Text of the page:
Seeking to calm the anger produced by the elimination of the Department of Education, Senior Associate Dean of the College of Agriculture and Life Sciences Max Pfeffer affirmed the University’s “continued commitment to a broad set of educational possibilities” in two student forums Wednesday and Thursday — a commitment some students said they doubted.
In front of approximately 60 to 70 students at each event, Pfeffer reiterated the college’s commitment to allowing all current students to finish their planned education programs. If faculty leave, “we’ll hire someone else to teach the course,” Pfeffer promised a worried student.
Assured of this protection, students repeatedly expressed their concern for the future of education instruction at Cornell, worrying, as Marie Gooding grad said, “for future students in my shoes.”
Citing the college’s promise to relocate all education faculty to other departments, Pfeffer stressed that closing the University would continue to offer “discipline-based knowledge” in education.
Yet some students, like one undergraduate, questioned “to what extent [the] research and teaching of relocated faculty will bend to the needs” of their new academic homes.
Meghan Gregory grad said she wondered if these departments would continue to value education faculty once the relocated professors retire.
“Not questioning [their] goodwill,” Gregory said, but she asked why departments would use their resources to hire new education faculty, rather than faculty more closely related to the department, once the relocated professors retire.
Gregory said he hoped the college could commit to “institutional support” for promoting the instruction of education in other departments, since the “very, very high priority of publication in journals,” although generally a “good thing,” contributes to the “marginalization of community involvement.”
Joining Pfeffer for Thursday’s meeting with graduate students, Associate Dean of Graduate Studies Prof. J. Ellen Gainor, theatre, said the University would “talk about ways to create some kind of structure … to make education visible and central.”
Many students were not satisfied with Pfeffer’s answers, and Pfeffer was pushed into heated exchanges during Wednesday’s forum for undergraduates.
Pfeffer explained that since University funding operates “just like any other business,” the department’s elimination was necessary to cut CALS’ “rising expenditures.” He added that the University-wide financial crisis was exacerbated for CALS, which has faced steady reductions in New York State funding and is bracing for another reduction, which Pfeffer said could be as high as 20 percent, later this year.
On Wednesday, one undergraduate asked for the department’s chief expenses. Pfeffer responded its biggest costs were in faculty and staff. The student then asked, if CALS is keeping the department’s faculty and staff, “where are the savings coming from?”
Pfeffer began to respond that the department’s elimination “will focus our funding …” when the student interjected, asking, “But aren’t those departments becoming more costly over time?”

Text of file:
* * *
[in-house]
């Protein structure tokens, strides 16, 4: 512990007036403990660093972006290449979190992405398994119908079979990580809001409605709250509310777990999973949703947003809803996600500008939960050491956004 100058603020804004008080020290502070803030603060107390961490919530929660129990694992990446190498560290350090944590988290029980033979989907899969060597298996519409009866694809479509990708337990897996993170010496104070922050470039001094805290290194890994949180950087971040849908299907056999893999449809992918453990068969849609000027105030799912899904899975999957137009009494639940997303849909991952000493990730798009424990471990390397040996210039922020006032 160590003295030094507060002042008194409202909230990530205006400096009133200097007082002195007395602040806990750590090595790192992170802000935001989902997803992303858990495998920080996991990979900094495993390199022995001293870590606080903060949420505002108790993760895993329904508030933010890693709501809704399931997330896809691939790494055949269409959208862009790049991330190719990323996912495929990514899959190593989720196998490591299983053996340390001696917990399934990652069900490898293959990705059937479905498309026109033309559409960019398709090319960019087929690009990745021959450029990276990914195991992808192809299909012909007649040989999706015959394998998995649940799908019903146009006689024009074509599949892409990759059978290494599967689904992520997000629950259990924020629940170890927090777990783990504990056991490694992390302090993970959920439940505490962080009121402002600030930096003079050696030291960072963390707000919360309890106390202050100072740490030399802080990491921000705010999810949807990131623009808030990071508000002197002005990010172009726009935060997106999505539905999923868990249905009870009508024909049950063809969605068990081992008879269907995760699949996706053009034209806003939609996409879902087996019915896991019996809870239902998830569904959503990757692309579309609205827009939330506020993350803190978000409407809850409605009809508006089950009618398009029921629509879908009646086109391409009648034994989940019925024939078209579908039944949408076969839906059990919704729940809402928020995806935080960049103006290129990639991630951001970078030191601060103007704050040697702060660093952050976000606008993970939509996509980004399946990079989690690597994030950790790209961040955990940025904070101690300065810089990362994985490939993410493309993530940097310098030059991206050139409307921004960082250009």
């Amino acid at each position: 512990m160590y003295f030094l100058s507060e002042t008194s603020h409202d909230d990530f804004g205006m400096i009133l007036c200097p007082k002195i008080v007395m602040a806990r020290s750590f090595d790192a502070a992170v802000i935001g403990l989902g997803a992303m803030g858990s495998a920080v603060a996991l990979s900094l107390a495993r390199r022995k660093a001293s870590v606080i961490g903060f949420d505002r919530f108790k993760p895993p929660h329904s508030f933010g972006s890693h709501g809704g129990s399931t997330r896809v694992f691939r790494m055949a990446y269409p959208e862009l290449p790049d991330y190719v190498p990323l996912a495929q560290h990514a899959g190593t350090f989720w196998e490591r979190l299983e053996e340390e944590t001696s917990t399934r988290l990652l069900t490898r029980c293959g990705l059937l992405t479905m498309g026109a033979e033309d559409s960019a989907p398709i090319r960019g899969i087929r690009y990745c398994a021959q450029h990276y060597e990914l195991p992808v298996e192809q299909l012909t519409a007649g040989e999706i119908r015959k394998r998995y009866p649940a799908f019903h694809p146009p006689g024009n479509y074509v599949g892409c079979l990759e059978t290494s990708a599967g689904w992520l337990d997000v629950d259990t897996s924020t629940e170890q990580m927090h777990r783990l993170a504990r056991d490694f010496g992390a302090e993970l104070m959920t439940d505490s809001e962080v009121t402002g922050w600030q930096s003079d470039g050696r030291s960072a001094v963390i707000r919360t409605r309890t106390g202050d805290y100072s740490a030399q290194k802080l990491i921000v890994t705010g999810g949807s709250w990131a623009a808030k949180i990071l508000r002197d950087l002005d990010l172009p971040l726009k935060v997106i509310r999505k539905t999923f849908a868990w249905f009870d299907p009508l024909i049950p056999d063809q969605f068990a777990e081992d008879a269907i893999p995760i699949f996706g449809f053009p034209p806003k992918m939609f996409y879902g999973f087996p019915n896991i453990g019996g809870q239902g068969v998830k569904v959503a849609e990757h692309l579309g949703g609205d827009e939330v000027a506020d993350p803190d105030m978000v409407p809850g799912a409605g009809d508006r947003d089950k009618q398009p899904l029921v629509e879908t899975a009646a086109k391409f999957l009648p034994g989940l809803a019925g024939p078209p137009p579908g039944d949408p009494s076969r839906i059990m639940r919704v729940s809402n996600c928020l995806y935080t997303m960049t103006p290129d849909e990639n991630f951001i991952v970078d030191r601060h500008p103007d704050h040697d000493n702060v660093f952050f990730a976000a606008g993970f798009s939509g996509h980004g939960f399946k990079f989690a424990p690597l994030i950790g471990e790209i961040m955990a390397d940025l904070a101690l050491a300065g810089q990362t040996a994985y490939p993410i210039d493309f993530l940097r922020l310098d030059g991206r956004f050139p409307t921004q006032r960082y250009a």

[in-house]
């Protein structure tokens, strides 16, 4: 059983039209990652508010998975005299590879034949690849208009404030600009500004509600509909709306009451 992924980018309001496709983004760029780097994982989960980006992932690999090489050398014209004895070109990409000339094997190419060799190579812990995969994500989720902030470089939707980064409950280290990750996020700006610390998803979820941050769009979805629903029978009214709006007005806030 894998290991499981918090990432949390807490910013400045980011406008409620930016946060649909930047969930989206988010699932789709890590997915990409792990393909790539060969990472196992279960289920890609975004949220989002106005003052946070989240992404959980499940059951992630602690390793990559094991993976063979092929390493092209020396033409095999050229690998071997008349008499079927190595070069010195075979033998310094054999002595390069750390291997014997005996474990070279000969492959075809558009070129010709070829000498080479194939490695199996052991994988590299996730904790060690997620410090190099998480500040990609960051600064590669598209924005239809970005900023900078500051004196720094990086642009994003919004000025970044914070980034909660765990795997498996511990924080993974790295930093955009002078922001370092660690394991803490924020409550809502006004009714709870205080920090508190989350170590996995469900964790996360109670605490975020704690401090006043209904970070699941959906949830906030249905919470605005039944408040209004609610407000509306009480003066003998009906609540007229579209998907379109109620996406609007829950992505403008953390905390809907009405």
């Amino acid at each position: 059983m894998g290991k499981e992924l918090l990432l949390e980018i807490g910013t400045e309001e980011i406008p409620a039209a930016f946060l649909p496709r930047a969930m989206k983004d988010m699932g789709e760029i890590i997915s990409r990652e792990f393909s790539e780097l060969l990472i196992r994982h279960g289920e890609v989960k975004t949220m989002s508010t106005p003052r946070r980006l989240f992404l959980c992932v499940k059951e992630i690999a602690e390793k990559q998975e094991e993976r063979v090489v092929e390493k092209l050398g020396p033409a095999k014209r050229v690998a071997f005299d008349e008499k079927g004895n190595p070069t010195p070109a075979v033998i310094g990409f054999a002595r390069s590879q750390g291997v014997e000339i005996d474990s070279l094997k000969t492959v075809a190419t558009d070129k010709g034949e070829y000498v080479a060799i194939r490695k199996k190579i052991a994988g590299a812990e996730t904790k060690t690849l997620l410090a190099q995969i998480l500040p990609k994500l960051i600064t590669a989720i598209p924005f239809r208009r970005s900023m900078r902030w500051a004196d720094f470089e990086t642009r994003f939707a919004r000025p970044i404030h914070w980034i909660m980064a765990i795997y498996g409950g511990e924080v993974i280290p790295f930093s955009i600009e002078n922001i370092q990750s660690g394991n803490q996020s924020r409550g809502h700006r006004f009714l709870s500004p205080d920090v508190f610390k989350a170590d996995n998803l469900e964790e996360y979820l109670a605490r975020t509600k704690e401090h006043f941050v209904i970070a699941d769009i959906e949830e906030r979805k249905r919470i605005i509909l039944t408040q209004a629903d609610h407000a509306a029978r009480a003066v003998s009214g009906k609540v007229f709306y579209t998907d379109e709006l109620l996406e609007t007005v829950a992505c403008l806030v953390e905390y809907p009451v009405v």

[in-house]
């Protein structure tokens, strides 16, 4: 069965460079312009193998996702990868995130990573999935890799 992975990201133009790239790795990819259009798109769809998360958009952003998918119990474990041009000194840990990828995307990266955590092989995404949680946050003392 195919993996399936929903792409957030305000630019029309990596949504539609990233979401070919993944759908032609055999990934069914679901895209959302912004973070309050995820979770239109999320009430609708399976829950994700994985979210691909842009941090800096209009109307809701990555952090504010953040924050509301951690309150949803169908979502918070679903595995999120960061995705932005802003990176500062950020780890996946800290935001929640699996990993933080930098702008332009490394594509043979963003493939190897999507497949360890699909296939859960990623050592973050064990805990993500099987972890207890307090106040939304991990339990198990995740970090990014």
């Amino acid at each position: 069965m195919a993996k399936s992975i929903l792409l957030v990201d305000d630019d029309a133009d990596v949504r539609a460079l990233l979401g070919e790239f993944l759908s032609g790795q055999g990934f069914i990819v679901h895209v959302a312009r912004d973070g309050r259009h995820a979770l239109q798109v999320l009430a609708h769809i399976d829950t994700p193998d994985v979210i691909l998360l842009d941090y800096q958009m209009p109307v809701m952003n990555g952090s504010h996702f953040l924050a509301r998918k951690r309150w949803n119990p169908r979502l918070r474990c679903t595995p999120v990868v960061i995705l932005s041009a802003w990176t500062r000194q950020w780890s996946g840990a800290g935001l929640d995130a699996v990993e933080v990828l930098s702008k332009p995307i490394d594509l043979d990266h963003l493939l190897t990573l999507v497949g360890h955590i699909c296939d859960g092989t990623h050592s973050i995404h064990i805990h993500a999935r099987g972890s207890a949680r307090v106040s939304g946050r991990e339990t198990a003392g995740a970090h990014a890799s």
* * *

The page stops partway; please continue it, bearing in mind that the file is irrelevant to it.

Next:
Pfeffer responded that eliminating the department would allow the college to make “long-term strategic moves” in changing the size of its faculty.
“I’m confused why this decision was made without set plans or answers,” a student said, adding that this uncertainty was “really uncomforting as a student.”
“Why weren’t students involved in this process?” she asked.
Pfeffer replied that the “process just started this week” — a response met with laughter from students.
Some students said they were worried about the broader implications of cutting the education department.
“What kind of a message do you think that’s sending to the community?” another student asked. “It’s coming off as: when you run out of money, cut education.”
“Then the question is, what else do you …” Pfeffer started to respond, before the girl interrupted him.
“I find it baffling and very funny, to me personally,” she said.
Pfeffer responded, “That’s your opinion … I’ve given you the rationale and can’t tell you anymore.”
Bob Hockenbury ’13 asked if “it was ever considered” that education is “a global issue with a growing need.”
Talia Biker ’12 told Pfeffer that cutting the department hurts the University’s land grant mission of “giving back as our New York civil service.”
Pfeffer responded that the college “in terms of Agriculture education, [is] committed to providing students with a sound knowledge base in science…[and is] committed to providing teacher certification in [agriculture] science.”
Pfeffer also said the college is looking at providing accreditation through SUNY Cortland and Ithaca College, though adding “things like logistics will be a problem if we go down that route.”
When one student asked if Cornell-enrolled students would receive Cornell degrees if taking classes through SUNY Cortland, Pfeffer said this was “a valid concern.”
“Most people would want a Cornell degree …” Pfeffer started when a student interjected, “well, we paid for it!”
Students dismayed by the news repeatedly asked if the college could reverse its decision.
One student asked if the department could be “downsized and moved” instead. Another asked if “the endowment change [could] affect the closing of our department?”
“We’ve made the decision, we’re moving forward,” Pfeffer said at one point.
“No way you can go back on it?” one student pleaded. Pfeffer shook his head.
“What if we get a Dyson?” another student asked.
Pfeffer smiled and again shook his head before adding in jest, “Get to work right away!”
Original Author: Jeff Stein